Harmon Releases Audit of Leslie County Sheriff’s Office


Auditor Mike Harmon

One finding will be referred to the
Kentucky Office of the Attorney General and the Kentucky State Police

FRANKFORT, Ky. – State Auditor Mike Harmon on Monday released the audit of the 2016 financial statement of Leslie County Sheriff Delano Huff. State law requires the auditor to annually audit the accounts of each county sheriff.

In compliance with this law, the auditor issues two sheriff’s reports each year: one reporting on the audit of the sheriff’s tax account, and the other reporting on the audit of the fee account used to operate the office.

Auditing standards require the auditor’s letter to communicate whether the financial statement presents fairly the receipts, disbursements, and excess fees of the Leslie County Sheriff in accordance with accounting principles generally accepted in the United States of America. The sheriff’s financial statement did not follow this format. However, the sheriff’s financial statement is fairly presented in conformity with the regulatory basis of accounting, which is an acceptable reporting methodology. This reporting methodology is followed for all 120 sheriff audits in Kentucky.

As part of the audit process, the auditor must comment on noncompliance with laws, regulations, contracts, and grants. The auditor must also comment on material weaknesses involving the internal control over financial operations and reporting.

The audit contains the following comments:

The Leslie County Sheriff’s quarterly report was materially misstated. The sheriff’s fourth quarter report was not an accurate representation of the financial activity of the sheriff’s office for calendar year 2016. Multiple items were incorrectly classified and had to be adjusted to correct account classifications in order for the report to be accurate. In total, the receipts were misstated by $102,518 and the disbursements were misstated by $74,658. The fourth quarter report should accurately detail all of the fees collected and disbursed from the sheriff’s fee account.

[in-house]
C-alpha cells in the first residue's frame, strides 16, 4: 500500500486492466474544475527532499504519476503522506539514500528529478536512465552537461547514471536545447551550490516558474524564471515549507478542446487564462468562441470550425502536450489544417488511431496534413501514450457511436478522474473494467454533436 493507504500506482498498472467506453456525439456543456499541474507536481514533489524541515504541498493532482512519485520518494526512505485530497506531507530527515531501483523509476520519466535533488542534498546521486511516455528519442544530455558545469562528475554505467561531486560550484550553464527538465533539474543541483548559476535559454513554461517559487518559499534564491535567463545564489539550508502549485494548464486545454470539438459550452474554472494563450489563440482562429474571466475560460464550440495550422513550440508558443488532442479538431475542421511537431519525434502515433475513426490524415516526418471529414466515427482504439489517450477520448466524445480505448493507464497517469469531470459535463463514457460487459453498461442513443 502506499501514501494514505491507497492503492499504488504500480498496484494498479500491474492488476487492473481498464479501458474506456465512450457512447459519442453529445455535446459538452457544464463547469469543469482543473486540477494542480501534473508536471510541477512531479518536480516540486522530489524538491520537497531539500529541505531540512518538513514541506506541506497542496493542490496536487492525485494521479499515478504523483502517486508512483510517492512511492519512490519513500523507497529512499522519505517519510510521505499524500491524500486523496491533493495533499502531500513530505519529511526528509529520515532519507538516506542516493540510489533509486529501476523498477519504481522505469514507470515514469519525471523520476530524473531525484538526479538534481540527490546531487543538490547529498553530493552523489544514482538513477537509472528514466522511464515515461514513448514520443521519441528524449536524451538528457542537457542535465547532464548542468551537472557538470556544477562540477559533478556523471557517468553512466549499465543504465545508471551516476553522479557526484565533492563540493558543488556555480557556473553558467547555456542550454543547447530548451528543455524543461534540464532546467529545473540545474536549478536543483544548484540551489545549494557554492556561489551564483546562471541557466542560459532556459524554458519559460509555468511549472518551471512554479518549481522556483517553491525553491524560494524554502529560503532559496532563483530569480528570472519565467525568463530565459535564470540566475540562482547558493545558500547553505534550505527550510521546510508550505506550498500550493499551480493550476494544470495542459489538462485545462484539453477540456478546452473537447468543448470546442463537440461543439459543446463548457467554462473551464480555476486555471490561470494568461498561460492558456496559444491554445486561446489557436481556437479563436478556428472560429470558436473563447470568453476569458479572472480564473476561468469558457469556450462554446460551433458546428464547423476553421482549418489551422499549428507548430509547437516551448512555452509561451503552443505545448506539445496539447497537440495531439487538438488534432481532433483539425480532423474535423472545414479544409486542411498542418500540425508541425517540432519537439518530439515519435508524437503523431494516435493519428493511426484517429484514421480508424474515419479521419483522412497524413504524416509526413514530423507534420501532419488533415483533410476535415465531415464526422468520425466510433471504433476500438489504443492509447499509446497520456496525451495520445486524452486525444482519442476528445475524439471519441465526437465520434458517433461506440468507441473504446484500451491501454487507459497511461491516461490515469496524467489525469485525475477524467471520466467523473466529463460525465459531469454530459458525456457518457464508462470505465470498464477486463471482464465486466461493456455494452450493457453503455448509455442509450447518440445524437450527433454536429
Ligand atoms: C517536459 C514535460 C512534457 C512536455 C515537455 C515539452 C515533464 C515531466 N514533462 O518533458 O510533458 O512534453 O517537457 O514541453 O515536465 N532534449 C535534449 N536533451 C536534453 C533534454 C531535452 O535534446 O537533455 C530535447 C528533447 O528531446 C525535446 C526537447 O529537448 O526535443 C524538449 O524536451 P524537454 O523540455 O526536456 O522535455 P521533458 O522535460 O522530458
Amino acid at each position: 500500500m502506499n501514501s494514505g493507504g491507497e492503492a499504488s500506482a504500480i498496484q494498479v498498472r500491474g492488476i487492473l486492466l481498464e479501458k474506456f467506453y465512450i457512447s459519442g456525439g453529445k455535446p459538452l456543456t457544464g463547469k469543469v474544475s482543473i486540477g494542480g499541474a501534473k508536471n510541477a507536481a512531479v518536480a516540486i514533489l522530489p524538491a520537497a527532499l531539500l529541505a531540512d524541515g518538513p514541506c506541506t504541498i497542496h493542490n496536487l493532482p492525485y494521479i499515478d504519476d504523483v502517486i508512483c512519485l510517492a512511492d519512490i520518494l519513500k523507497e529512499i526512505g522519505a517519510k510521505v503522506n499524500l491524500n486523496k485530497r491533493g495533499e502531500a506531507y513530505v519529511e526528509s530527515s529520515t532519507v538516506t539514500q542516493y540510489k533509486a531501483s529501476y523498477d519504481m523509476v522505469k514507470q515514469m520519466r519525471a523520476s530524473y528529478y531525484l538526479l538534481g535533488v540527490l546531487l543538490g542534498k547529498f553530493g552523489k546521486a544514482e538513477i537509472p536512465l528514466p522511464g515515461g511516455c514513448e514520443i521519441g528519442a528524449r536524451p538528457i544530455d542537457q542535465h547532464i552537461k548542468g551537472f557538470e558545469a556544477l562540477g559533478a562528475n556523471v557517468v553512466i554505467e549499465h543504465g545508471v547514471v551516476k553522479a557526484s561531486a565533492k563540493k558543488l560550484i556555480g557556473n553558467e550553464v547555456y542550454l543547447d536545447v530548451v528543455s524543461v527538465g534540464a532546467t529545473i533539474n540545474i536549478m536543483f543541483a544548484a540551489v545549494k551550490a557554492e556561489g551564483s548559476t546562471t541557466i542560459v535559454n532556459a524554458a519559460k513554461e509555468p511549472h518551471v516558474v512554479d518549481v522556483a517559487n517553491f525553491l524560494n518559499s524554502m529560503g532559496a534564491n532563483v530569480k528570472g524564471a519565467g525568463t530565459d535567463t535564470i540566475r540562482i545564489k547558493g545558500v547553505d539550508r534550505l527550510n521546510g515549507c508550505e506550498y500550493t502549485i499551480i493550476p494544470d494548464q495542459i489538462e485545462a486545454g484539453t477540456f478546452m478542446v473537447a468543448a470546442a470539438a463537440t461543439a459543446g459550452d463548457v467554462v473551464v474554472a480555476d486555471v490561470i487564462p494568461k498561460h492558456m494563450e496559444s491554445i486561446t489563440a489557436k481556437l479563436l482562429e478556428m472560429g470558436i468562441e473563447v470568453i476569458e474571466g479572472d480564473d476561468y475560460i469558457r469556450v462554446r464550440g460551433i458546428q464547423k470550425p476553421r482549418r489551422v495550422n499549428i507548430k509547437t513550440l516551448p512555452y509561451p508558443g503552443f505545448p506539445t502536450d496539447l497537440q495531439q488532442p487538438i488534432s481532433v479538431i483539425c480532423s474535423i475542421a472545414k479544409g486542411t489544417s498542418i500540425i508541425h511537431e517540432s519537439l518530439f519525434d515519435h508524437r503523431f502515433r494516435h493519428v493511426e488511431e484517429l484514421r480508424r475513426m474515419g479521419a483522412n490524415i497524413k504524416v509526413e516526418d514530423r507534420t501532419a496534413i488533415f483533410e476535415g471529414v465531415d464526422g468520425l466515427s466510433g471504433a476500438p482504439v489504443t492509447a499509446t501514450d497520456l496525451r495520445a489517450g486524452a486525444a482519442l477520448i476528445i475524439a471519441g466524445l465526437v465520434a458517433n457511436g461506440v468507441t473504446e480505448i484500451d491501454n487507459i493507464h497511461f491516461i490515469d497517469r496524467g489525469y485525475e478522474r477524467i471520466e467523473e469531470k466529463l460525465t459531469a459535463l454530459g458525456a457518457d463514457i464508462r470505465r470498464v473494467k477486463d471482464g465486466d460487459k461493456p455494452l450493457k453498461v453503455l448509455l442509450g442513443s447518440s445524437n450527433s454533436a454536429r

Due to lack of training, the sheriff’s bookkeeper did not accurately post transactions to correct line items in the bookkeeping software. As a result, the fourth quarter report was inaccurate. KRS 68.210 gives the State Local Finance Officer the authority to prescribe a uniform system of accounts. Pursuant to KRS 68.210, the State Local Finance Officer has prescribed minimum accounting and reporting standards in the Department for Local Government’s County Budget Preparation and State Local Finance Officer Policy Manual. These minimum accounting and reporting standards include preparation of an annual financial statement. Furthermore, good internal controls dictate sufficient training for accounting staff.

We recommend the sheriff implement internal controls to ensure all postings to the bookkeeping software are accurate and review the fourth quarter financial report for accuracy.

Sheriff’s response: The sheriff did not provide a response.

The Leslie County Sheriff’s Office did not issue receipts for all auto inspections. The sheriff’s office collects fees for inspecting vehicles during the title application process. These funds should be deposited into the sheriff’s official account and used for the official purposes of the office. During a two-month period, the sheriff’s employees collected a total of $65 in auto inspection fees but did not deposit the fees into the official bank account.

The sheriff’s office lack of internal controls over the receipt process allowed auto inspections to be performed without issuing receipts to customers and without these funds being deposited. The sheriff’s office did not deposit $65 into the fee account for the months July and August 2016 for auto inspections performed.